A typical entry in the Samba configuration file smb.conf defining the PaperCut NG print command wrapper would be:
-u "%u" -J "%J" -h "%h" -m "%m" -p "%p" -s "%s"
-a "[standard print command]" &
The above information is displayed on the one line. Note the use of the & (ampersand) on the end of the line.
where [standard print command] is the command that would normally be called for printing.
The %u, %p, etc., are Samba substitution variables. These are replaced with content such as the username, printer name, etc. and are used by PaperCut NG in the reporting and logging.
The printer registers itself with the PaperCut NG web interface after the first print is received.
PaperCut NG Samba architecture
The PaperCut NG Samba print command wrapper is a native compiled executable. The PaperCut NG documentation refers to it as a Print Provider. It's responsible for analyzing the print job and then communicating this information to the Application Server component. Communication is via an XML-RPC based Web Services call. This means that the command does not need to be on the same server as the system hosting the Application Server component.
Novell iPrint configuration
PaperCut NG works by directly integrating with the Novell iPrint Print Manager.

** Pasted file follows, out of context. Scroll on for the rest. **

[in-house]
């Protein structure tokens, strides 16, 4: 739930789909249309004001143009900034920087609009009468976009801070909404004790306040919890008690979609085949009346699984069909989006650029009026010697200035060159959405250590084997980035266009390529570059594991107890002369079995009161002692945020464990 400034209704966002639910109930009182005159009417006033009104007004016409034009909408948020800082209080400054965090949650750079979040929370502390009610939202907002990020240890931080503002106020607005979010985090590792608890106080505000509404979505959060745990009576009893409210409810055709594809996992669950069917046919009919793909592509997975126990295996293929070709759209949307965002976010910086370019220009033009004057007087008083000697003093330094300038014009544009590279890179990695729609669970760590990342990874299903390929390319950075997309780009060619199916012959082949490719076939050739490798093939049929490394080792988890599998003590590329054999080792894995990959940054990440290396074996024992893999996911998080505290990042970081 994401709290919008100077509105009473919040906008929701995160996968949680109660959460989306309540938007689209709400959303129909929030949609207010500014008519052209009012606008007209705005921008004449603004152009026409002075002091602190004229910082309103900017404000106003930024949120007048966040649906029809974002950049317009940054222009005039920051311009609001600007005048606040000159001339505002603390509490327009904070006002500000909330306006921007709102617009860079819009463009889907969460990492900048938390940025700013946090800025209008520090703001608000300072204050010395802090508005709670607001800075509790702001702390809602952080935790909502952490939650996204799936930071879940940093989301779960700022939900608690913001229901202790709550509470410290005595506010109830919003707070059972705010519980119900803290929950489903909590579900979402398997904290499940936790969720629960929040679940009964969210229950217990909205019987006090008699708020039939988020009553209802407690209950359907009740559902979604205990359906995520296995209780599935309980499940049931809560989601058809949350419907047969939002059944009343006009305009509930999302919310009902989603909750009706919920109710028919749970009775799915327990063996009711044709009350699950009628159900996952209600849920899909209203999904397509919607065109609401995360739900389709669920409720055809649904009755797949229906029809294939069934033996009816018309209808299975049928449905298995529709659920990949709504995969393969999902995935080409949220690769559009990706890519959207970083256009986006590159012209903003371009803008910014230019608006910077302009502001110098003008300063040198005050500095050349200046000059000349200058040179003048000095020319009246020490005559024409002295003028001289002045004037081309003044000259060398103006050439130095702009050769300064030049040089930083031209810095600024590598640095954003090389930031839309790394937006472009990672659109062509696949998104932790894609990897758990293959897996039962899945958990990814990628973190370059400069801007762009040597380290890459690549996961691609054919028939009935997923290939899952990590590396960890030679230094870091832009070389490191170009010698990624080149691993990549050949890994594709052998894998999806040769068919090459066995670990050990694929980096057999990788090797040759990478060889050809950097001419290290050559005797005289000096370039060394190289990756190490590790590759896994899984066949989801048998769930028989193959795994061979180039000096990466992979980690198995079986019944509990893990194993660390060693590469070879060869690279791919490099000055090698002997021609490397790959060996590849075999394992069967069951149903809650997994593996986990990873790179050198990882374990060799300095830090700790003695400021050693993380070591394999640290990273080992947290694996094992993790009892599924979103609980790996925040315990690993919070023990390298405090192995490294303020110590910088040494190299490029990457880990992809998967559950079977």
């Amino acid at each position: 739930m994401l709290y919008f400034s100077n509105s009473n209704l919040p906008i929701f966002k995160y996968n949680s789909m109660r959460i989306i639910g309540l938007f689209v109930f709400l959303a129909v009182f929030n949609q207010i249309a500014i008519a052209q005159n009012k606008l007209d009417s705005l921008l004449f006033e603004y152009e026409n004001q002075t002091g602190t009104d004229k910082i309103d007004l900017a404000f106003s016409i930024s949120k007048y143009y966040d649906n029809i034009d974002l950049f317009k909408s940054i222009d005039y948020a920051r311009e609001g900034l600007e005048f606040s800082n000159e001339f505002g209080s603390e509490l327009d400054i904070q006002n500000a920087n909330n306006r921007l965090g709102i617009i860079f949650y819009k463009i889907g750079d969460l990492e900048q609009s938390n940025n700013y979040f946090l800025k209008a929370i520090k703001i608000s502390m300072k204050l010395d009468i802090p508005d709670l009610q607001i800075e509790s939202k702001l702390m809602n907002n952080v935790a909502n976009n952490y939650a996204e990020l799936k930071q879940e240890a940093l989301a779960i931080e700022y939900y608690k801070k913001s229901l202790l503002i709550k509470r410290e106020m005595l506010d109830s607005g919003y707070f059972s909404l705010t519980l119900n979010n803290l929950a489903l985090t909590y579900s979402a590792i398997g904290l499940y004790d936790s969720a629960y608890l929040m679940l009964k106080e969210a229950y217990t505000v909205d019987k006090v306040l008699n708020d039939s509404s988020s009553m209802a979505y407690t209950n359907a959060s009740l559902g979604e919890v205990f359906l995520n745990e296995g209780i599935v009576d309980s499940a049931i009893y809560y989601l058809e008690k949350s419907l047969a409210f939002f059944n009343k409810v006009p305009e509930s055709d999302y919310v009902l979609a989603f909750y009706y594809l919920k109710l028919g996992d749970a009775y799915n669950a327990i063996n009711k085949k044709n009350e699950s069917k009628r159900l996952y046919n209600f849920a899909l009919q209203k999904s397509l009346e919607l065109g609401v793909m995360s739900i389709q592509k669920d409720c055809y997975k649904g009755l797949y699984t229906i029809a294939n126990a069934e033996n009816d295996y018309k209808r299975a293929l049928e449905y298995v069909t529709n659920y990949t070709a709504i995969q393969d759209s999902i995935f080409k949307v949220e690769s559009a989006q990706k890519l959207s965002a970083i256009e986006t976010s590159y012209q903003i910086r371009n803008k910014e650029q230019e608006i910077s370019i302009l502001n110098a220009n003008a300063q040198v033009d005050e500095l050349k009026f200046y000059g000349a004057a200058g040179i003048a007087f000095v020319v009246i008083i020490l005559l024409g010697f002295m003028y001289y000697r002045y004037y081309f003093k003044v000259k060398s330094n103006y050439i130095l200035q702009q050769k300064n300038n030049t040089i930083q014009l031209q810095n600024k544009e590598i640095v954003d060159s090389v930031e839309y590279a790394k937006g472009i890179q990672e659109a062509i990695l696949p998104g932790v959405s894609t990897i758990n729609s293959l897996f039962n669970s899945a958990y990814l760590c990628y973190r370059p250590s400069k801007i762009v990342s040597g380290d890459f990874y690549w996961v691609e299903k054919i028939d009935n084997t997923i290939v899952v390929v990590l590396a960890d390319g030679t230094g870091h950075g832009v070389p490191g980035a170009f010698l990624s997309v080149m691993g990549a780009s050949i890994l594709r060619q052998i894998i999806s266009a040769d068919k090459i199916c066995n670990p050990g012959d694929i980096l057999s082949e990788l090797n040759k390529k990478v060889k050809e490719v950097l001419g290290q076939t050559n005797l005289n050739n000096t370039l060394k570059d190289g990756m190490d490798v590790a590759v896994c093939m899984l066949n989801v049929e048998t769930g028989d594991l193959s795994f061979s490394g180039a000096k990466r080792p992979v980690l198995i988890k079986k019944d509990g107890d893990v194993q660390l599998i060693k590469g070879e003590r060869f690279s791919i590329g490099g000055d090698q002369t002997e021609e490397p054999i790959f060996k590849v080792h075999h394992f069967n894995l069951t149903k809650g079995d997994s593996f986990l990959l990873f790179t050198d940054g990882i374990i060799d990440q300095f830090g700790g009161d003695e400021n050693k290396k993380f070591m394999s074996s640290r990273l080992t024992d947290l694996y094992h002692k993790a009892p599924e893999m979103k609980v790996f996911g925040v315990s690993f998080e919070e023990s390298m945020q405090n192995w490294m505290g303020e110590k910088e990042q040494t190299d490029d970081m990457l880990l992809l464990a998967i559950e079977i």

The configuration process is detailed in Step 5 - Printer/iPrint configuration.
The development team at PaperCut Software has worked with the Novell iPrint engineers during 2008 to ensure an iPrint APIApplication Programming Interface (API) is a set of routines, protocols, and tools for building software and applications. An API expresses a software component in terms of its operations, inputs, outputs, and underlying types, defining functionalities that are independent of their respective implementations, which allows definitions and implementations to vary without compromising the interface. was available that allow iPrint users to have access to the same feature set as seen on Windows, Mac and Linux CUPS. PaperCut NG uses this API set to intercept and account for jobs as they pass into the iPrint queue.